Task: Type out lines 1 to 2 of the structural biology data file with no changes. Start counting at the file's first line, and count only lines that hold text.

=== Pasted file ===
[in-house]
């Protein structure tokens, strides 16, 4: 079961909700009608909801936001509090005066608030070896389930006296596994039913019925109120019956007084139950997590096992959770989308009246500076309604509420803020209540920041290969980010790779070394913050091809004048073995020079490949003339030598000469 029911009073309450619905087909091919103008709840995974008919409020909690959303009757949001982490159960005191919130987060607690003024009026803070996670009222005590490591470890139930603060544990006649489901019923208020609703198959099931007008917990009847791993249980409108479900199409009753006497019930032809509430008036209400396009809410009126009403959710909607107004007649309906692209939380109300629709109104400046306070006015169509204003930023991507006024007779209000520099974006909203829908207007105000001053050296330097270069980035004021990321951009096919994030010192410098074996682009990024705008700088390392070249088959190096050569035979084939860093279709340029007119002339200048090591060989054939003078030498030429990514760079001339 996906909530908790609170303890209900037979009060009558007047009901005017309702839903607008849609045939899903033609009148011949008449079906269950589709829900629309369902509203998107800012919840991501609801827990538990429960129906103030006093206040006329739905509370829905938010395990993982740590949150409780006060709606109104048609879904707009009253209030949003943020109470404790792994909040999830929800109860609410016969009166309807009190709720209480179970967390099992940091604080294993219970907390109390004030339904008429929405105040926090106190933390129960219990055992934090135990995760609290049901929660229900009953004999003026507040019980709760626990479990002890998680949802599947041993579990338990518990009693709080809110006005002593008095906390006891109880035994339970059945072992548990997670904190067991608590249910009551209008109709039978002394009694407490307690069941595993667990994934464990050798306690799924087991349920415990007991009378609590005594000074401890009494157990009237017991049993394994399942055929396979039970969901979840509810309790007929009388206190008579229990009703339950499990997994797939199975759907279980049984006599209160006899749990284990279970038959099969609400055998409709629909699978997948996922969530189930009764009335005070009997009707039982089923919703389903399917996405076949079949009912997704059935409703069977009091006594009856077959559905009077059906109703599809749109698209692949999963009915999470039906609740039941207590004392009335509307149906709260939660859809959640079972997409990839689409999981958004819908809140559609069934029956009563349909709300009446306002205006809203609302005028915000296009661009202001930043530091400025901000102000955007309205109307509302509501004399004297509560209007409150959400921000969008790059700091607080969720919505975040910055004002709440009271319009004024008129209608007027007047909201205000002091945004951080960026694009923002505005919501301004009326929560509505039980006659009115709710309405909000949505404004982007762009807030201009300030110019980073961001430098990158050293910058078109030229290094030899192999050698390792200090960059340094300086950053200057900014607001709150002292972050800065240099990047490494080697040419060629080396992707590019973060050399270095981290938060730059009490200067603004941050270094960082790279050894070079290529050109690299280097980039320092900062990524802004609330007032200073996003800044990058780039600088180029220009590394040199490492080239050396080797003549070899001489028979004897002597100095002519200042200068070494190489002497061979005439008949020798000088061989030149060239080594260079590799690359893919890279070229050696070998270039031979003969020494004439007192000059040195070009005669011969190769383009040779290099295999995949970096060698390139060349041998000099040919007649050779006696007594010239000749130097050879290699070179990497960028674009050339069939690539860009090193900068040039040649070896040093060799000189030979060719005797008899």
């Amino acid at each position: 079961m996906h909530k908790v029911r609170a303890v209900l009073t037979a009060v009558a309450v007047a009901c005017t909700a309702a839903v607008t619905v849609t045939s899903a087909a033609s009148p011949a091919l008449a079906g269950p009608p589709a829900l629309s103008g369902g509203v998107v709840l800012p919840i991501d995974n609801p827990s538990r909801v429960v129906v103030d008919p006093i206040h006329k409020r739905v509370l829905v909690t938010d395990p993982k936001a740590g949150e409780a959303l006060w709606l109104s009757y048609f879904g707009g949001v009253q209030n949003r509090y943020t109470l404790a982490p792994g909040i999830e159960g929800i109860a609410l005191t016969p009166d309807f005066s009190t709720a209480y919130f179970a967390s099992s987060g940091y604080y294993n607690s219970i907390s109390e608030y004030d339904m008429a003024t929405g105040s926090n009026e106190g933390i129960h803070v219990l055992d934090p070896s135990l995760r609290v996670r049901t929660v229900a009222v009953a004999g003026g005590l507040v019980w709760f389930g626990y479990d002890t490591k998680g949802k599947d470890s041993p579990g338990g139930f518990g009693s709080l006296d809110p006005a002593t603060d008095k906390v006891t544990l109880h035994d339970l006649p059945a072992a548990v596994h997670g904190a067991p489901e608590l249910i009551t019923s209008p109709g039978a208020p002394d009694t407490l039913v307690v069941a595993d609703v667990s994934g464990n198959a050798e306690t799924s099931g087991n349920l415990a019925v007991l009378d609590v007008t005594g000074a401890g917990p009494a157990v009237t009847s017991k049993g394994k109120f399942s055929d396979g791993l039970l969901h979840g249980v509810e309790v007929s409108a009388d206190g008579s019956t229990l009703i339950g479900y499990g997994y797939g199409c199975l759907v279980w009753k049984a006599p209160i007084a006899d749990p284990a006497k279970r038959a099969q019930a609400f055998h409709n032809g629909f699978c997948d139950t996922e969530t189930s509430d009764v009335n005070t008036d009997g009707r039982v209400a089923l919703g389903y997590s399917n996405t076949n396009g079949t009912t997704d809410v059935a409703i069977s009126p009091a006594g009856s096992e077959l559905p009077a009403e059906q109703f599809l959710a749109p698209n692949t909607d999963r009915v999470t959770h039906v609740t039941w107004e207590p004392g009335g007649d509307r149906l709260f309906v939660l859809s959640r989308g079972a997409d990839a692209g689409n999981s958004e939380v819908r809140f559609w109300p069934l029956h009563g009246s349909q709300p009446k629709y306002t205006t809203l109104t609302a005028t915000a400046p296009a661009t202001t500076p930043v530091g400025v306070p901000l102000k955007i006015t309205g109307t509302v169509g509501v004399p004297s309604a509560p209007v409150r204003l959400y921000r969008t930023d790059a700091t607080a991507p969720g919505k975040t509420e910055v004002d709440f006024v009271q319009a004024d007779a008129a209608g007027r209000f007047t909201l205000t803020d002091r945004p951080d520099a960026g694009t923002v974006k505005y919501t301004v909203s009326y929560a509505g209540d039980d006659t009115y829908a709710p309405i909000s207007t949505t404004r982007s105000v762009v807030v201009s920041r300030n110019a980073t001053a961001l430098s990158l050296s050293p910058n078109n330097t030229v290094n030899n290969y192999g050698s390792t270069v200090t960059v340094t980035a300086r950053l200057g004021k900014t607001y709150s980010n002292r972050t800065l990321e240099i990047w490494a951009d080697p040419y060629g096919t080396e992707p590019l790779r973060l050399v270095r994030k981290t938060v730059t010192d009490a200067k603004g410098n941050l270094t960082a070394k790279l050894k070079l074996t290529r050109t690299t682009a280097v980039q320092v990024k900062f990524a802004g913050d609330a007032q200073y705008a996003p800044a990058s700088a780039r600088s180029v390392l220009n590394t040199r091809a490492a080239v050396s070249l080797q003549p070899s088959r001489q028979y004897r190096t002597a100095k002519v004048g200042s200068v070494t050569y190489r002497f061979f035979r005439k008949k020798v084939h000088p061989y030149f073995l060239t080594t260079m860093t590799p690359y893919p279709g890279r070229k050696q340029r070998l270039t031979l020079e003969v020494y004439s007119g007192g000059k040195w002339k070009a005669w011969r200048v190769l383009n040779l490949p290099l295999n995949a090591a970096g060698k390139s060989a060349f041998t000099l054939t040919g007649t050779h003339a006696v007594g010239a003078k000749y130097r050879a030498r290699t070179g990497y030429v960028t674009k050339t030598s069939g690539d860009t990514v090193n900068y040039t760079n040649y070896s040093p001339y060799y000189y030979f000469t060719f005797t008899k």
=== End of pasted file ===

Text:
[in-house]
């Protein structure tokens, strides 16, 4: 079961909700009608909801936001509090005066608030070896389930006296596994039913019925109120019956007084139950997590096992959770989308009246500076309604509420803020209540920041290969980010790779070394913050091809004048073995020079490949003339030598000469 029911009073309450619905087909091919103008709840995974008919409020909690959303009757949001982490159960005191919130987060607690003024009026803070996670009222005590490591470890139930603060544990006649489901019923208020609703198959099931007008917990009847791993249980409108479900199409009753006497019930032809509430008036209400396009809410009126009403959710909607107004007649309906692209939380109300629709109104400046306070006015169509204003930023991507006024007779209000520099974006909203829908207007105000001053050296330097270069980035004021990321951009096919994030010192410098074996682009990024705008700088390392070249088959190096050569035979084939860093279709340029007119002339200048090591060989054939003078030498030429990514760079001339 996906909530908790609170303890209900037979009060009558007047009901005017309702839903607008849609045939899903033609009148011949008449079906269950589709829900629309369902509203998107800012919840991501609801827990538990429960129906103030006093206040006329739905509370829905938010395990993982740590949150409780006060709606109104048609879904707009009253209030949003943020109470404790792994909040999830929800109860609410016969009166309807009190709720209480179970967390099992940091604080294993219970907390109390004030339904008429929405105040926090106190933390129960219990055992934090135990995760609290049901929660229900009953004999003026507040019980709760626990479990002890998680949802599947041993579990338990518990009693709080809110006005002593008095906390006891109880035994339970059945072992548990997670904190067991608590249910009551209008109709039978002394009694407490307690069941595993667990994934464990050798306690799924087991349920415990007991009378609590005594000074401890009494157990009237017991049993394994399942055929396979039970969901979840509810309790007929009388206190008579229990009703339950499990997994797939199975759907279980049984006599209160006899749990284990279970038959099969609400055998409709629909699978997948996922969530189930009764009335005070009997009707039982089923919703389903399917996405076949079949009912997704059935409703069977009091006594009856077959559905009077059906109703599809749109698209692949999963009915999470039906609740039941207590004392009335509307149906709260939660859809959640079972997409990839689409999981958004819908809140559609069934029956009563349909709300009446306002205006809203609302005028915000296009661009202001930043530091400025901000102000955007309205109307509302509501004399004297509560209007409150959400921000969008790059700091607080969720919505975040910055004002709440009271319009004024008129209608007027007047909201205000002091945004951080960026694009923002505005919501301004009326929560509505039980006659009115709710309405909000949505404004982007762009807030201009300030110019980073961001430098990158050293910058078109030229290094030899192999050698390792200090960059340094300086950053200057900014607001709150002292972050800065240099990047490494080697040419060629080396992707590019973060050399270095981290938060730059009490200067603004941050270094960082790279050894070079290529050109690299280097980039320092900062990524802004609330007032200073996003800044990058780039600088180029220009590394040199490492080239050396080797003549070899001489028979004897002597100095002519200042200068070494190489002497061979005439008949020798000088061989030149060239080594260079590799690359893919890279070229050696070998270039031979003969020494004439007192000059040195070009005669011969190769383009040779290099295999995949970096060698390139060349041998000099040919007649050779006696007594010239000749130097050879290699070179990497960028674009050339069939690539860009090193900068040039040649070896040093060799000189030979060719005797008899």